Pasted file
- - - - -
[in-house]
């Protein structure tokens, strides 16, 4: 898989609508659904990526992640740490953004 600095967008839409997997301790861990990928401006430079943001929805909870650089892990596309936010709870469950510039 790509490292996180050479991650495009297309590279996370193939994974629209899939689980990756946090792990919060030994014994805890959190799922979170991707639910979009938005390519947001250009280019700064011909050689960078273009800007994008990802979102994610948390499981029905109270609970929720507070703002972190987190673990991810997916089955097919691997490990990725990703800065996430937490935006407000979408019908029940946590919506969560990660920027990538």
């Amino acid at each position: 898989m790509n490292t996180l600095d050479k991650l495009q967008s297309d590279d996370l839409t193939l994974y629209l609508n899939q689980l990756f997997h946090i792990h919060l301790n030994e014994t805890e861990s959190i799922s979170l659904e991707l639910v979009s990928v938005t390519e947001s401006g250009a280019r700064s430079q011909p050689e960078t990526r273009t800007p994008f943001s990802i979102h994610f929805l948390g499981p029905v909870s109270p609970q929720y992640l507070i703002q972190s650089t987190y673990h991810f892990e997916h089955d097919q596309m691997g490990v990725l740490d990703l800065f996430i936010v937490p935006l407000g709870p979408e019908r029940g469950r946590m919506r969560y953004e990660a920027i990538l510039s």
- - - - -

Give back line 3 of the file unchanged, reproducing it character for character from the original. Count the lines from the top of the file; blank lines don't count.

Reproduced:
């Amino acid at each position: 898989m790509n490292t996180l600095d050479k991650l495009q967008s297309d590279d996370l839409t193939l994974y629209l609508n899939q689980l990756f997997h946090i792990h919060l301790n030994e014994t805890e861990s959190i799922s979170l659904e991707l639910v979009s990928v938005t390519e947001s401006g250009a280019r700064s430079q011909p050689e960078t990526r273009t800007p994008f943001s990802i979102h994610f929805l948390g499981p029905v909870s109270p609970q929720y992640l507070i703002q972190s650089t987190y673990h991810f892990e997916h089955d097919q596309m691997g490990v990725l740490d990703l800065f996430i936010v937490p935006l407000g709870p979408e019908r029940g469950r946590m919506r969560y953004e990660a920027i990538l510039s």